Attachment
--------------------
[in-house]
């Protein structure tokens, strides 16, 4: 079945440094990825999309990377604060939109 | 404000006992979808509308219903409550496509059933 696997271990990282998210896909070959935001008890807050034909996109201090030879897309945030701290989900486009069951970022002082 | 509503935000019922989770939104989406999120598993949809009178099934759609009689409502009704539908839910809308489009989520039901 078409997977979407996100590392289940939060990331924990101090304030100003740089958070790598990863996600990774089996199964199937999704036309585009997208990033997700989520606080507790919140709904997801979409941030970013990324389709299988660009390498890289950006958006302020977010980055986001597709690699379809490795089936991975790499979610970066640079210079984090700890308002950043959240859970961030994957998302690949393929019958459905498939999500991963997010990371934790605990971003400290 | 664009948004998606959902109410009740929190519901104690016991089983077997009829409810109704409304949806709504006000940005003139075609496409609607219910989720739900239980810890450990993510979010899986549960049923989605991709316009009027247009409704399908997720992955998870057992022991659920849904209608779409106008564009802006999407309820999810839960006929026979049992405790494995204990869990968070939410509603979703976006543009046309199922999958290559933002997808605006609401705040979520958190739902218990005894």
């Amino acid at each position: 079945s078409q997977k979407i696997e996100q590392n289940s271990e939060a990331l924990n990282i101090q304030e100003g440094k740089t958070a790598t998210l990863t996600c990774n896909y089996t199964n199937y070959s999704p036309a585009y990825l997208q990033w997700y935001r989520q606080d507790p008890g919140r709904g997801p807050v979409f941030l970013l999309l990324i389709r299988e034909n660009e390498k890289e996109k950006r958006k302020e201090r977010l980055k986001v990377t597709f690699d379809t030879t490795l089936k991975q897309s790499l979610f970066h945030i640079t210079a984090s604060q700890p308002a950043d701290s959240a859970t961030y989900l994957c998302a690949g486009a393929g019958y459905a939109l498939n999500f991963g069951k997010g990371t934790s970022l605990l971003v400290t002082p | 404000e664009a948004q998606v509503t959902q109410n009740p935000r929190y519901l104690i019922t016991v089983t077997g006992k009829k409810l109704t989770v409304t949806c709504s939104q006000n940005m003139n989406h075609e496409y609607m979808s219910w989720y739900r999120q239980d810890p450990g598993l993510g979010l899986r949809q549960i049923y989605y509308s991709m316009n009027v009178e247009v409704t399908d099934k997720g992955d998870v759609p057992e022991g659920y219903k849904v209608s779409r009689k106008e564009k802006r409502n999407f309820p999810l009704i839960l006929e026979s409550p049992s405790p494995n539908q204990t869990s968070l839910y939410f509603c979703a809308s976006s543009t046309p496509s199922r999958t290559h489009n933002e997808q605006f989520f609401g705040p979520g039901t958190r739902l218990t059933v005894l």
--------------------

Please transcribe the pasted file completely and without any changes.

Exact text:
[in-house]
């Protein structure tokens, strides 16, 4: 079945440094990825999309990377604060939109 | 404000006992979808509308219903409550496509059933 696997271990990282998210896909070959935001008890807050034909996109201090030879897309945030701290989900486009069951970022002082 | 509503935000019922989770939104989406999120598993949809009178099934759609009689409502009704539908839910809308489009989520039901 078409997977979407996100590392289940939060990331924990101090304030100003740089958070790598990863996600990774089996199964199937999704036309585009997208990033997700989520606080507790919140709904997801979409941030970013990324389709299988660009390498890289950006958006302020977010980055986001597709690699379809490795089936991975790499979610970066640079210079984090700890308002950043959240859970961030994957998302690949393929019958459905498939999500991963997010990371934790605990971003400290 | 664009948004998606959902109410009740929190519901104690016991089983077997009829409810109704409304949806709504006000940005003139075609496409609607219910989720739900239980810890450990993510979010899986549960049923989605991709316009009027247009409704399908997720992955998870057992022991659920849904209608779409106008564009802006999407309820999810839960006929026979049992405790494995204990869990968070939410509603979703976006543009046309199922999958290559933002997808605006609401705040979520958190739902218990005894």
């Amino acid at each position: 079945s078409q997977k979407i696997e996100q590392n289940s271990e939060a990331l924990n990282i101090q304030e100003g440094k740089t958070a790598t998210l990863t996600c990774n896909y089996t199964n199937y070959s999704p036309a585009y990825l997208q990033w997700y935001r989520q606080d507790p008890g919140r709904g997801p807050v979409f941030l970013l999309l990324i389709r299988e034909n660009e390498k890289e996109k950006r958006k302020e201090r977010l980055k986001v990377t597709f690699d379809t030879t490795l089936k991975q897309s790499l979610f970066h945030i640079t210079a984090s604060q700890p308002a950043d701290s959240a859970t961030y989900l994957c998302a690949g486009a393929g019958y459905a939109l498939n999500f991963g069951k997010g990371t934790s970022l605990l971003v400290t002082p | 404000e664009a948004q998606v509503t959902q109410n009740p935000r929190y519901l104690i019922t016991v089983t077997g006992k009829k409810l109704t989770v409304t949806c709504s939104q006000n940005m003139n989406h075609e496409y609607m979808s219910w989720y739900r999120q239980d810890p450990g598993l993510g979010l899986r949809q549960i049923y989605y509308s991709m316009n009027v009178e247009v409704t399908d099934k997720g992955d998870v759609p057992e022991g659920y219903k849904v209608s779409r009689k106008e564009k802006r409502n999407f309820p999810l009704i839960l006929e026979s409550p049992s405790p494995n539908q204990t869990s968070l839910y939410f509603c979703a809308s976006s543009t046309p496509s199922r999958t290559h489009n933002e997808q605006f989520f609401g705040p979520g039901t958190r739902l218990t059933v005894l």